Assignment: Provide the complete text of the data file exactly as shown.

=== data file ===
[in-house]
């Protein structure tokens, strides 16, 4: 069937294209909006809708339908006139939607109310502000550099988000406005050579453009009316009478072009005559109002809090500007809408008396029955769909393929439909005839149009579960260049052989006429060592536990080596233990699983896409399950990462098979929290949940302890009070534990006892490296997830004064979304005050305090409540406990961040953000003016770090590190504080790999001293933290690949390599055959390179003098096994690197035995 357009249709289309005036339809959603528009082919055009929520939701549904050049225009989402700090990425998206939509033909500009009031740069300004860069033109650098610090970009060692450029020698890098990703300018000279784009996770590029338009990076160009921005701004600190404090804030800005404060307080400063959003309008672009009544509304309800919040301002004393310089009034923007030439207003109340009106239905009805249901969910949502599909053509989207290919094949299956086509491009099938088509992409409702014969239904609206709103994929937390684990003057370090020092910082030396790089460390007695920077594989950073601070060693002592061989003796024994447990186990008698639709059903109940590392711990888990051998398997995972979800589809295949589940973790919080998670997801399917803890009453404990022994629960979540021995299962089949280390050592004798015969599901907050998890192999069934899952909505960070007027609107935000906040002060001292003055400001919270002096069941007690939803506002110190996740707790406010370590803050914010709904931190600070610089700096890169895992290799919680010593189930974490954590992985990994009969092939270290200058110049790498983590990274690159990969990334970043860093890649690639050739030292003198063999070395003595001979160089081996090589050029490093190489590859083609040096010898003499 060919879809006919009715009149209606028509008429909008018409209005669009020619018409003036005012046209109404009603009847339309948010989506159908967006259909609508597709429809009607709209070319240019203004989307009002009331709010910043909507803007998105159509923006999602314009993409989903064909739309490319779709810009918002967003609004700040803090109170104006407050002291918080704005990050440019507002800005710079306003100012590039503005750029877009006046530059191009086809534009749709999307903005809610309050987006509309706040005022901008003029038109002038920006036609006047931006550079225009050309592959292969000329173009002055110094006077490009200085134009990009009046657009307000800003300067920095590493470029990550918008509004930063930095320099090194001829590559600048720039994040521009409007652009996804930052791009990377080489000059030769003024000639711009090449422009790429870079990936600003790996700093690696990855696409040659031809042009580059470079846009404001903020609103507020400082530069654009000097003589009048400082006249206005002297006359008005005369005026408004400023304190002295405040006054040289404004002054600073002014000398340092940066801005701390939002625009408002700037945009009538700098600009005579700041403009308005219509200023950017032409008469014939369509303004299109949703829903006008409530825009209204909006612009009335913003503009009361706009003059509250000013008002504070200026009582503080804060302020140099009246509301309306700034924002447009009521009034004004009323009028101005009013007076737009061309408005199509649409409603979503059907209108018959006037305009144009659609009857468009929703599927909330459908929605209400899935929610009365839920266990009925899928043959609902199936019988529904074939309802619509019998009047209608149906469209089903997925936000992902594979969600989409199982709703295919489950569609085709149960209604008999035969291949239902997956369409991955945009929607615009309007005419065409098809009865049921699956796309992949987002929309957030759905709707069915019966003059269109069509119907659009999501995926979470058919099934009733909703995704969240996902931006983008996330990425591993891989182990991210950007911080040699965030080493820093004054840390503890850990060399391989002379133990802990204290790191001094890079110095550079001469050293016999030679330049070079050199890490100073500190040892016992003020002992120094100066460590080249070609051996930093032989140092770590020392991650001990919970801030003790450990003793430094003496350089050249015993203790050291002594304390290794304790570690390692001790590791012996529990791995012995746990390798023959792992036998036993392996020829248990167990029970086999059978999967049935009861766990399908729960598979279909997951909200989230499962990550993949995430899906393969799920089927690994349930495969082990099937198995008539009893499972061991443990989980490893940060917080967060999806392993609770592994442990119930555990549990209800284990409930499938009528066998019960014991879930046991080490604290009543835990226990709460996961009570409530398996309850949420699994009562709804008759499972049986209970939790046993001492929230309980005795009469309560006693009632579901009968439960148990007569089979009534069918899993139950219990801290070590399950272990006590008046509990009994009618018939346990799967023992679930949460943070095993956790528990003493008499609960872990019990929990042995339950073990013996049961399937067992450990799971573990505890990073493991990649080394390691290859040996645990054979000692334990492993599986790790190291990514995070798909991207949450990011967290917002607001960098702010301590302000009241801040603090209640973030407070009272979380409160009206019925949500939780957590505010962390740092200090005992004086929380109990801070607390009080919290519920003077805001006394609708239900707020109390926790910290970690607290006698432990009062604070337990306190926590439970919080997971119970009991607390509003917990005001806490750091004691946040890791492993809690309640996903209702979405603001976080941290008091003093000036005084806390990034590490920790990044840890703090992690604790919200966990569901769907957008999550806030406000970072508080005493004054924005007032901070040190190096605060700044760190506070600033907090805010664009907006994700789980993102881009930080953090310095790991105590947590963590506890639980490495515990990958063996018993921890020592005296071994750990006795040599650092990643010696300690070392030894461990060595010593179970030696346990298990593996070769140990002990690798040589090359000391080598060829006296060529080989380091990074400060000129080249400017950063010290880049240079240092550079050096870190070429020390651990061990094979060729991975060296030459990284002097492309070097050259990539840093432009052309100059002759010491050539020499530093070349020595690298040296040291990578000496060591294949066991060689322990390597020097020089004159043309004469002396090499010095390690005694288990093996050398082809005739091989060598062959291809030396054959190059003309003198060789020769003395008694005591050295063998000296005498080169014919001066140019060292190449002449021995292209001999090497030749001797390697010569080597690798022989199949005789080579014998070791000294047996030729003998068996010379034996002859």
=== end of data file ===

[in-house]
């Protein structure tokens, strides 16, 4: 069937294209909006809708339908006139939607109310502000550099988000406005050579453009009316009478072009005559109002809090500007809408008396029955769909393929439909005839149009579960260049052989006429060592536990080596233990699983896409399950990462098979929290949940302890009070534990006892490296997830004064979304005050305090409540406990961040953000003016770090590190504080790999001293933290690949390599055959390179003098096994690197035995 357009249709289309005036339809959603528009082919055009929520939701549904050049225009989402700090990425998206939509033909500009009031740069300004860069033109650098610090970009060692450029020698890098990703300018000279784009996770590029338009990076160009921005701004600190404090804030800005404060307080400063959003309008672009009544509304309800919040301002004393310089009034923007030439207003109340009106239905009805249901969910949502599909053509989207290919094949299956086509491009099938088509992409409702014969239904609206709103994929937390684990003057370090020092910082030396790089460390007695920077594989950073601070060693002592061989003796024994447990186990008698639709059903109940590392711990888990051998398997995972979800589809295949589940973790919080998670997801399917803890009453404990022994629960979540021995299962089949280390050592004798015969599901907050998890192999069934899952909505960070007027609107935000906040002060001292003055400001919270002096069941007690939803506002110190996740707790406010370590803050914010709904931190600070610089700096890169895992290799919680010593189930974490954590992985990994009969092939270290200058110049790498983590990274690159990969990334970043860093890649690639050739030292003198063999070395003595001979160089081996090589050029490093190489590859083609040096010898003499 060919879809006919009715009149209606028509008429909008018409209005669009020619018409003036005012046209109404009603009847339309948010989506159908967006259909609508597709429809009607709209070319240019203004989307009002009331709010910043909507803007998105159509923006999602314009993409989903064909739309490319779709810009918002967003609004700040803090109170104006407050002291918080704005990050440019507002800005710079306003100012590039503005750029877009006046530059191009086809534009749709999307903005809610309050987006509309706040005022901008003029038109002038920006036609006047931006550079225009050309592959292969000329173009002055110094006077490009200085134009990009009046657009307000800003300067920095590493470029990550918008509004930063930095320099090194001829590559600048720039994040521009409007652009996804930052791009990377080489000059030769003024000639711009090449422009790429870079990936600003790996700093690696990855696409040659031809042009580059470079846009404001903020609103507020400082530069654009000097003589009048400082006249206005002297006359008005005369005026408004400023304190002295405040006054040289404004002054600073002014000398340092940066801005701390939002625009408002700037945009009538700098600009005579700041403009308005219509200023950017032409008469014939369509303004299109949703829903006008409530825009209204909006612009009335913003503009009361706009003059509250000013008002504070200026009582503080804060302020140099009246509301309306700034924002447009009521009034004004009323009028101005009013007076737009061309408005199509649409409603979503059907209108018959006037305009144009659609009857468009929703599927909330459908929605209400899935929610009365839920266990009925899928043959609902199936019988529904074939309802619509019998009047209608149906469209089903997925936000992902594979969600989409199982709703295919489950569609085709149960209604008999035969291949239902997956369409991955945009929607615009309007005419065409098809009865049921699956796309992949987002929309957030759905709707069915019966003059269109069509119907659009999501995926979470058919099934009733909703995704969240996902931006983008996330990425591993891989182990991210950007911080040699965030080493820093004054840390503890850990060399391989002379133990802990204290790191001094890079110095550079001469050293016999030679330049070079050199890490100073500190040892016992003020002992120094100066460590080249070609051996930093032989140092770590020392991650001990919970801030003790450990003793430094003496350089050249015993203790050291002594304390290794304790570690390692001790590791012996529990791995012995746990390798023959792992036998036993392996020829248990167990029970086999059978999967049935009861766990399908729960598979279909997951909200989230499962990550993949995430899906393969799920089927690994349930495969082990099937198995008539009893499972061991443990989980490893940060917080967060999806392993609770592994442990119930555990549990209800284990409930499938009528066998019960014991879930046991080490604290009543835990226990709460996961009570409530398996309850949420699994009562709804008759499972049986209970939790046993001492929230309980005795009469309560006693009632579901009968439960148990007569089979009534069918899993139950219990801290070590399950272990006590008046509990009994009618018939346990799967023992679930949460943070095993956790528990003493008499609960872990019990929990042995339950073990013996049961399937067992450990799971573990505890990073493991990649080394390691290859040996645990054979000692334990492993599986790790190291990514995070798909991207949450990011967290917002607001960098702010301590302000009241801040603090209640973030407070009272979380409160009206019925949500939780957590505010962390740092200090005992004086929380109990801070607390009080919290519920003077805001006394609708239900707020109390926790910290970690607290006698432990009062604070337990306190926590439970919080997971119970009991607390509003917990005001806490750091004691946040890791492993809690309640996903209702979405603001976080941290008091003093000036005084806390990034590490920790990044840890703090992690604790919200966990569901769907957008999550806030406000970072508080005493004054924005007032901070040190190096605060700044760190506070600033907090805010664009907006994700789980993102881009930080953090310095790991105590947590963590506890639980490495515990990958063996018993921890020592005296071994750990006795040599650092990643010696300690070392030894461990060595010593179970030696346990298990593996070769140990002990690798040589090359000391080598060829006296060529080989380091990074400060000129080249400017950063010290880049240079240092550079050096870190070429020390651990061990094979060729991975060296030459990284002097492309070097050259990539840093432009052309100059002759010491050539020499530093070349020595690298040296040291990578000496060591294949066991060689322990390597020097020089004159043309004469002396090499010095390690005694288990093996050398082809005739091989060598062959291809030396054959190059003309003198060789020769003395008694005591050295063998000296005498080169014919001066140019060292190449002449021995292209001999090497030749001797390697010569080597690798022989199949005789080579014998070791000294047996030729003998068996010379034996002859």